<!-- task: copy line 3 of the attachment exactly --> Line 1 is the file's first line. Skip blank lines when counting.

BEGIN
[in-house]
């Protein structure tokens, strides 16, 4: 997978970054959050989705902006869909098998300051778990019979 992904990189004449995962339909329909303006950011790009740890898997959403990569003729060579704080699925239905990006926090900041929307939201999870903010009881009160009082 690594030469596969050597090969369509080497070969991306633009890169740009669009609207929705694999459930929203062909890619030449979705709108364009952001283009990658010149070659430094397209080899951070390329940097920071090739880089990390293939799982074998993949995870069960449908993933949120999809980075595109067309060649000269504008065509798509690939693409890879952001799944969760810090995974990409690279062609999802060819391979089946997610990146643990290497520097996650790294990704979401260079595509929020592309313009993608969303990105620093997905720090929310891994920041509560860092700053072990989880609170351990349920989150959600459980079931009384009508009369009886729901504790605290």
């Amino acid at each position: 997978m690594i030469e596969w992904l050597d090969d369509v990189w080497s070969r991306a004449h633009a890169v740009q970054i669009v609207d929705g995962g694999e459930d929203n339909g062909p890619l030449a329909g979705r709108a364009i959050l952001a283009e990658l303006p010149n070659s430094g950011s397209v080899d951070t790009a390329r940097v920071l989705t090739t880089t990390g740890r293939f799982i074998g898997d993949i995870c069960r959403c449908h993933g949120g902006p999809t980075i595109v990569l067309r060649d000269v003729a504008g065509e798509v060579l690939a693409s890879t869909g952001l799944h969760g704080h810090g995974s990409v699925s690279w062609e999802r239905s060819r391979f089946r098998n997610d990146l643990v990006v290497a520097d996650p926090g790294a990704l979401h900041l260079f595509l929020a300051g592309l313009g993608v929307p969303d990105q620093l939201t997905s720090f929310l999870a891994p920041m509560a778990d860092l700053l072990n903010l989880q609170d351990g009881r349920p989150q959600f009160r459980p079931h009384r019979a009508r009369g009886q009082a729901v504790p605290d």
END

């Amino acid at each position: 997978m690594i030469e596969w992904l050597d090969d369509v990189w080497s070969r991306a004449h633009a890169v740009q970054i669009v609207d929705g995962g694999e459930d929203n339909g062909p890619l030449a329909g979705r709108a364009i959050l952001a283009e990658l303006p010149n070659s430094g950011s397209v080899d951070t790009a390329r940097v920071l989705t090739t880089t990390g740890r293939f799982i074998g898997d993949i995870c069960r959403c449908h993933g949120g902006p999809t980075i595109v990569l067309r060649d000269v003729a504008g065509e798509v060579l690939a693409s890879t869909g952001l799944h969760g704080h810090g995974s990409v699925s690279w062609e999802r239905s060819r391979f089946r098998n997610d990146l643990v990006v290497a520097d996650p926090g790294a990704l979401h900041l260079f595509l929020a300051g592309l313009g993608v929307p969303d990105q620093l939201t997905s720090f929310l999870a891994p920041m509560a778990d860092l700053l072990n903010l989880q609170d351990g009881r349920p989150q959600f009160r459980p079931h009384r019979a009508r009369g009886q009082a729901v504790p605290d």